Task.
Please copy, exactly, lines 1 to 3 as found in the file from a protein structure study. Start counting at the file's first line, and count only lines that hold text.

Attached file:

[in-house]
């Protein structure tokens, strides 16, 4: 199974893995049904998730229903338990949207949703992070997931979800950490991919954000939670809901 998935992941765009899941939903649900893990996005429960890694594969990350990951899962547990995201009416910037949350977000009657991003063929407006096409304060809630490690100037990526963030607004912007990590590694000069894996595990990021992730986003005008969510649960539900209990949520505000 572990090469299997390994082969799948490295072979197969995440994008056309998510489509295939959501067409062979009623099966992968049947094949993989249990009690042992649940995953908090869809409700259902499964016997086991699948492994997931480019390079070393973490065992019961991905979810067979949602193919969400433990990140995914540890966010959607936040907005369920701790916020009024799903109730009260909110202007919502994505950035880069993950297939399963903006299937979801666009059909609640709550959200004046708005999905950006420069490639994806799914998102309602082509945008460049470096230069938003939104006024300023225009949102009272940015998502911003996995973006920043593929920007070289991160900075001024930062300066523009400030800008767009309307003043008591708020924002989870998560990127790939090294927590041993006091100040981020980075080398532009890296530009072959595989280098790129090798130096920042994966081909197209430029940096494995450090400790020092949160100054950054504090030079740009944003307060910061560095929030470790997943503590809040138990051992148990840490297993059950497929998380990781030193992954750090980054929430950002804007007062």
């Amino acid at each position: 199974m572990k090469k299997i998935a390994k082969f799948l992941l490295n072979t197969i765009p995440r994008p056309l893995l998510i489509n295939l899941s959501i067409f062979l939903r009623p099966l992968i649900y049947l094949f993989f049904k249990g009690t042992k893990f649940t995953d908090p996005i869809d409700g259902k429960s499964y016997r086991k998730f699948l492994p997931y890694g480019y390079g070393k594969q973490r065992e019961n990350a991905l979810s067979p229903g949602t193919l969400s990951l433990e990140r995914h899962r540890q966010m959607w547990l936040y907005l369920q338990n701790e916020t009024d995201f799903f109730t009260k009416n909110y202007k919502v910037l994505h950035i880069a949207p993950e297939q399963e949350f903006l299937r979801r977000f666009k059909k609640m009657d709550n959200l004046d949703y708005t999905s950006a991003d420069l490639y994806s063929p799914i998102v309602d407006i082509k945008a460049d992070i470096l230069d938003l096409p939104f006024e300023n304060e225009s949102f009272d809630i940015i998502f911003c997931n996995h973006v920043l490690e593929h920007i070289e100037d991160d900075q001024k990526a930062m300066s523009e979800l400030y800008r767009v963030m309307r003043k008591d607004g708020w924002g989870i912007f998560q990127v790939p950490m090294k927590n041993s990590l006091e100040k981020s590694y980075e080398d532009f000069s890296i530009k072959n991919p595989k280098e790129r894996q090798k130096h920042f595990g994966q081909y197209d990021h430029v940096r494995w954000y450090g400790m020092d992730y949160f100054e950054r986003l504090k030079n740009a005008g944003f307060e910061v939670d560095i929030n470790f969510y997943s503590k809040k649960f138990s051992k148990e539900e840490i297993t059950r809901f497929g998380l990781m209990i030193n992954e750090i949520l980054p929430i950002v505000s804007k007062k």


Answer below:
[in-house]
């Protein structure tokens, strides 16, 4: 199974893995049904998730229903338990949207949703992070997931979800950490991919954000939670809901 998935992941765009899941939903649900893990996005429960890694594969990350990951899962547990995201009416910037949350977000009657991003063929407006096409304060809630490690100037990526963030607004912007990590590694000069894996595990990021992730986003005008969510649960539900209990949520505000 572990090469299997390994082969799948490295072979197969995440994008056309998510489509295939959501067409062979009623099966992968049947094949993989249990009690042992649940995953908090869809409700259902499964016997086991699948492994997931480019390079070393973490065992019961991905979810067979949602193919969400433990990140995914540890966010959607936040907005369920701790916020009024799903109730009260909110202007919502994505950035880069993950297939399963903006299937979801666009059909609640709550959200004046708005999905950006420069490639994806799914998102309602082509945008460049470096230069938003939104006024300023225009949102009272940015998502911003996995973006920043593929920007070289991160900075001024930062300066523009400030800008767009309307003043008591708020924002989870998560990127790939090294927590041993006091100040981020980075080398532009890296530009072959595989280098790129090798130096920042994966081909197209430029940096494995450090400790020092949160100054950054504090030079740009944003307060910061560095929030470790997943503590809040138990051992148990840490297993059950497929998380990781030193992954750090980054929430950002804007007062």
């Amino acid at each position: 199974m572990k090469k299997i998935a390994k082969f799948l992941l490295n072979t197969i765009p995440r994008p056309l893995l998510i489509n295939l899941s959501i067409f062979l939903r009623p099966l992968i649900y049947l094949f993989f049904k249990g009690t042992k893990f649940t995953d908090p996005i869809d409700g259902k429960s499964y016997r086991k998730f699948l492994p997931y890694g480019y390079g070393k594969q973490r065992e019961n990350a991905l979810s067979p229903g949602t193919l969400s990951l433990e990140r995914h899962r540890q966010m959607w547990l936040y907005l369920q338990n701790e916020t009024d995201f799903f109730t009260k009416n909110y202007k919502v910037l994505h950035i880069a949207p993950e297939q399963e949350f903006l299937r979801r977000f666009k059909k609640m009657d709550n959200l004046d949703y708005t999905s950006a991003d420069l490639y994806s063929p799914i998102v309602d407006i082509k945008a460049d992070i470096l230069d938003l096409p939104f006024e300023n304060e225009s949102f009272d809630i940015i998502f911003c997931n996995h973006v920043l490690e593929h920007i070289e100037d991160d900075q001024k990526a930062m300066s523009e979800l400030y800008r767009v963030m309307r003043k008591d607004g708020w924002g989870i912007f998560q990127v790939p950490m090294k927590n041993s990590l006091e100040k981020s590694y980075e080398d532009f000069s890296i530009k072959n991919p595989k280098e790129r894996q090798k130096h920042f595990g994966q081909y197209d990021h430029v940096r494995w954000y450090g400790m020092d992730y949160f100054e950054r986003l504090k030079n740009a005008g944003f307060e910061v939670d560095i929030n470790f969510y997943s503590k809040k649960f138990s051992k148990e539900e840490i297993t059950r809901f497929g998380l990781m209990i030193n992954e750090i949520l980054p929430i950002v505000s804007k007062k």